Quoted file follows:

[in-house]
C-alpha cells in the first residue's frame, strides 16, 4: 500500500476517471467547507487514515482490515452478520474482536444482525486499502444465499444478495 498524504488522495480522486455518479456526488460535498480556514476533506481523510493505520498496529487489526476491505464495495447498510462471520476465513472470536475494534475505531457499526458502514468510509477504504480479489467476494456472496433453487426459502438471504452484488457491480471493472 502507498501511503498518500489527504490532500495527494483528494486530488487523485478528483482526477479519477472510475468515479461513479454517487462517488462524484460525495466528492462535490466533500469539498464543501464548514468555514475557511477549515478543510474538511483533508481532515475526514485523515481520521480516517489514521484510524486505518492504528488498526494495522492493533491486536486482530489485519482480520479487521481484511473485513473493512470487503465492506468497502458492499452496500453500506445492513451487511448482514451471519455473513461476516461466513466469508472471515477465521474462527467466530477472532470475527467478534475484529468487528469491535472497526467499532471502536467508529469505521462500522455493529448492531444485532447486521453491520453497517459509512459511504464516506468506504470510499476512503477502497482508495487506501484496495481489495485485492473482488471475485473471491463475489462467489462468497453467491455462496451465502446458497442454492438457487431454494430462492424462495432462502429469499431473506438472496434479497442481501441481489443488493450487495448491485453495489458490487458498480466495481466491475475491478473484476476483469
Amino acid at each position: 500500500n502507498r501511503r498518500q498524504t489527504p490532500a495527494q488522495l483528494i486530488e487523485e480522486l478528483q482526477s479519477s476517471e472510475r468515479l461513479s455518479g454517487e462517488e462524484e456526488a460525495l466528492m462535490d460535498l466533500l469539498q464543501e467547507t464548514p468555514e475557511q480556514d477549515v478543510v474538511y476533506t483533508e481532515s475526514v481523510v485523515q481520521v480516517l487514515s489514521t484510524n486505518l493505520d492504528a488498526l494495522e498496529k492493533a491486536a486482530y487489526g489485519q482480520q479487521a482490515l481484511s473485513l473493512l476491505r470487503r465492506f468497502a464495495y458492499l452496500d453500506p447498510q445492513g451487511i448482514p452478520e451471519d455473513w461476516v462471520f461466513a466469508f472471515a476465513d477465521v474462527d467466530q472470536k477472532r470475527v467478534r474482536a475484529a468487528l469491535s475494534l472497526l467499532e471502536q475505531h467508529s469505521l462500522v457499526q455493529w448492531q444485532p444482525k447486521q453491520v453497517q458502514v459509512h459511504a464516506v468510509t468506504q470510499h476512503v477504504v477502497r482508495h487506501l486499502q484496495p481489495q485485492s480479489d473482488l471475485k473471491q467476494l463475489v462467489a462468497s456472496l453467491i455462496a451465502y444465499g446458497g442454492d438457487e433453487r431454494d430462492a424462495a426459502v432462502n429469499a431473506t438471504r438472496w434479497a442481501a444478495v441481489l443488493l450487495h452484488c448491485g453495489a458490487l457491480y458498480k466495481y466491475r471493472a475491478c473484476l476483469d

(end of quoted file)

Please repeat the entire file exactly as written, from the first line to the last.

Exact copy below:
[in-house]
C-alpha cells in the first residue's frame, strides 16, 4: 500500500476517471467547507487514515482490515452478520474482536444482525486499502444465499444478495 498524504488522495480522486455518479456526488460535498480556514476533506481523510493505520498496529487489526476491505464495495447498510462471520476465513472470536475494534475505531457499526458502514468510509477504504480479489467476494456472496433453487426459502438471504452484488457491480471493472 502507498501511503498518500489527504490532500495527494483528494486530488487523485478528483482526477479519477472510475468515479461513479454517487462517488462524484460525495466528492462535490466533500469539498464543501464548514468555514475557511477549515478543510474538511483533508481532515475526514485523515481520521480516517489514521484510524486505518492504528488498526494495522492493533491486536486482530489485519482480520479487521481484511473485513473493512470487503465492506468497502458492499452496500453500506445492513451487511448482514451471519455473513461476516461466513466469508472471515477465521474462527467466530477472532470475527467478534475484529468487528469491535472497526467499532471502536467508529469505521462500522455493529448492531444485532447486521453491520453497517459509512459511504464516506468506504470510499476512503477502497482508495487506501484496495481489495485485492473482488471475485473471491463475489462467489462468497453467491455462496451465502446458497442454492438457487431454494430462492424462495432462502429469499431473506438472496434479497442481501441481489443488493450487495448491485453495489458490487458498480466495481466491475475491478473484476476483469
Amino acid at each position: 500500500n502507498r501511503r498518500q498524504t489527504p490532500a495527494q488522495l483528494i486530488e487523485e480522486l478528483q482526477s479519477s476517471e472510475r468515479l461513479s455518479g454517487e462517488e462524484e456526488a460525495l466528492m462535490d460535498l466533500l469539498q464543501e467547507t464548514p468555514e475557511q480556514d477549515v478543510v474538511y476533506t483533508e481532515s475526514v481523510v485523515q481520521v480516517l487514515s489514521t484510524n486505518l493505520d492504528a488498526l494495522e498496529k492493533a491486536a486482530y487489526g489485519q482480520q479487521a482490515l481484511s473485513l473493512l476491505r470487503r465492506f468497502a464495495y458492499l452496500d453500506p447498510q445492513g451487511i448482514p452478520e451471519d455473513w461476516v462471520f461466513a466469508f472471515a476465513d477465521v474462527d467466530q472470536k477472532r470475527v467478534r474482536a475484529a468487528l469491535s475494534l472497526l467499532e471502536q475505531h467508529s469505521l462500522v457499526q455493529w448492531q444485532p444482525k447486521q453491520v453497517q458502514v459509512h459511504a464516506v468510509t468506504q470510499h476512503v477504504v477502497r482508495h487506501l486499502q484496495p481489495q485485492s480479489d473482488l471475485k473471491q467476494l463475489v462467489a462468497s456472496l453467491i455462496a451465502y444465499g446458497g442454492d438457487e433453487r431454494d430462492a424462495a426459502v432462502n429469499a431473506t438471504r438472496w434479497a442481501a444478495v441481489l443488493l450487495h452484488c448491485g453495489a458490487l457491480y458498480k466495481y466491475r471493472a475491478c473484476l476483469d